by Göran Therborn, University of Cambridge, UK, Linnaeus University, Sweden, and Member of the Program Committee for the ISA World Congress of Sociology in Yokohama
The last two decades have been good for poor nations of the world. Since the late 1980s, what the international economic organizations call “developing Asia”, mainly China, India and the ASEAN countries, has been growing at a pace about double the world as a whole. Since 2001, sub-Saharan Africa, the tragic laggard of development in the last third of the last century, has been outgrowing the world, including the ‘advanced economies’. Latin America has been growing faster than the rich world since 2003, and the Middle East since 2000. Except for post-Communist Europe, ‘emerging and developing economies’ also weathered the Anglo-Saxon bankers’ crisis much better than the rich world.
Nations and Classes
We are experiencing a historical turn, not only in geopolitics but also in terms of inequality. The 19th and 20th century international development of underdevelopment meant, among other things, that inequality among humans became increasingly shaped by where they lived, in developed or underdeveloped areas, territories, nations. By 2000, it has been estimated that 80 per cent of the income inequality among households depended on the country you live in (Milanovic 2011: 112). This is currently changing. Inter-national inequality is declining overall, although the gap between the rich and the poorest has not stopped growing. But intra-national inequality is, on the whole, increasing, albeit unevenly, denying any pseudo-universal determinism of ‘globalization’ or of technological change.
This amounts to a return of class, as an increasingly powerful global determinant of inequality. Class has always been important, but in the 20th century context of mainly national class organizations and class struggles – albeit including some networks of ‘proletarian internationalism’ – national class inequality was overshadowed by global inter-national gaps. Now, nations are growing closer, and classes are growing apart.
The class side of the new global distribution pattern grew to prominence in the 1990s. That was the time when Chinese inequality soared, even more than along the capitalist road in the former Soviet Union, when the modest tendency to (rural) equalization in India was reversed into increasing rural as well as urban inequality. In Latin America, Mexico and Argentina had their neoliberal inequality shocks. An IMF (2007: 37) study has shown, if not properly reflected upon, that on a global scale the only group which increased its income share in the 1990s was the richest national quintile, in high as well as in low income countries. All the other quintiles were losers, although not dramatically.
The most important changes have taken place at the very top of the income distribution, between the richest 1%and the rest – and between the 0.1% or 0.01% and the rest. The US Nobel economist Joseph Stiglitz has recently (Vanity Fair May 2011) pointed to the capture of his country by the richest one per cent, who own 40% of the nation’s wealth, who appropriate nearly a quarter of the annual national income, and who make up virtually the whole US Congress. Around the turn of the last century the richest 1% accounted for 15% of US income, as against 9-11% in India (Banerjee and Piketty 2003).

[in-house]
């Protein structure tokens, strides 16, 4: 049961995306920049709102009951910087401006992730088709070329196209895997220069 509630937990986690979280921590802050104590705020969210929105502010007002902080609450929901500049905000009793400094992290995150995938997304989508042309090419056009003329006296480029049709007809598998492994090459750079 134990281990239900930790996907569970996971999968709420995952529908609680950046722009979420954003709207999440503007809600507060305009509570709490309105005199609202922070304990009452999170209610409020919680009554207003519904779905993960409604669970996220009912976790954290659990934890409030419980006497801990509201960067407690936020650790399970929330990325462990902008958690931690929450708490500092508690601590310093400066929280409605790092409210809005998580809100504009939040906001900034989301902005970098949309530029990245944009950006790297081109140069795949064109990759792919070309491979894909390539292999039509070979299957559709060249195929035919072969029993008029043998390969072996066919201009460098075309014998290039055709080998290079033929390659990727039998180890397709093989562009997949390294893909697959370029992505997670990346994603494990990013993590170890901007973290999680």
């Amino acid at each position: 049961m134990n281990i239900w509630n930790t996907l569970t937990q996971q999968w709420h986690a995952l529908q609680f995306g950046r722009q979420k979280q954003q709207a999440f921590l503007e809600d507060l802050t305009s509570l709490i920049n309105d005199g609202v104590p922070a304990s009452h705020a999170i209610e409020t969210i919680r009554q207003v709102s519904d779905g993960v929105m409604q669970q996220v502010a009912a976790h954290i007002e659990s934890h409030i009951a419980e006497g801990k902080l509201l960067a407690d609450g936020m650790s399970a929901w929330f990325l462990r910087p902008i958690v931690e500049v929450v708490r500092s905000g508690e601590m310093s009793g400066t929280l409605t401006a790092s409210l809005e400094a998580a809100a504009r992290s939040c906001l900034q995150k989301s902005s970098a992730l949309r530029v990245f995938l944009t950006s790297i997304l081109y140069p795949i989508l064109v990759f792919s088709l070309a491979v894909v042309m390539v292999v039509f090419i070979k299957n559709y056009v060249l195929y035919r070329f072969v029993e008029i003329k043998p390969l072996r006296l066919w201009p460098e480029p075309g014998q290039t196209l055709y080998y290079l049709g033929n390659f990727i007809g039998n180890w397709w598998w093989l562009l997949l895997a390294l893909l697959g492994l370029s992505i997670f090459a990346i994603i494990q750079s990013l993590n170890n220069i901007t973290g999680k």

The inegalitarian trends of China and India, and of developing Asia generally, have continued in the new millennium, as in USA (Luo and Zhu 2008; Kochanowicz et al. 2008; Datt and Ravaillon 2009). Accelerated economic growth in India, for instance, has hardly had any positive effect on the poorest fifth of Indian children, two thirds of whom were underweight – a life-long weakening condition – in 2009, as in 1995 (UN 2011: 14). The vigorous economic growth in the 2000s of what used to be the Third World has had no effect on hunger in the world. The number of undernourished has risen from 618 to 637 million people, 16% of humankind between 2000 and 2007 (UN 2011: 11). Food prices continue to rise. At the other end, in March 2011 Forbes magazine gleefully announced two records of its listed billionaires in 2010, namely, their record number, 1,210, and their total wealth, $4.5 trillion, larger than the GDP of the world’s third largest national economy, Germany. 413 are Americans, 115 (mainland) are Chinese, and 101 are Russians.
However, there is no inevitability, technical or economic, about increasing inequality. From its admittedly vulnerable position as the world’s economically most unequal region, Latin America is currently the only region of the planet where inequality is decreasing (CEPAL 2010; UNDP 2010). As this is largely a political effect (Cornia and Marorano 2010), of revulsion against the neoliberalism of the military dictators of the 1970s and 1980s, and of their more or less democratically elected civilian successors, the ongoing redistribution policies of Argentina, Brazil, Venezuela and others also reflect the importance of class, in this case the money-grabbing of the rich oligarchs.
Another way of comparing (income) classes across nations is to calculate their Human Development Index, which includes income, life expectancy, and education, a heroic, very complicated operation with considerable margins of error. Nevertheless, it offers a noteworthy picture of world inequality. The poorest American quintile has a lower level of human development than, e.g., the richest quintile of Bolivia, Indonesia, and Nicaragua, below the most lucky 40% of Brazil and Peru, and has a level about equal to the fourth quintile of Colombia, Guatemala, and Paraguay. (Grimm et al. 2009, Table 1.)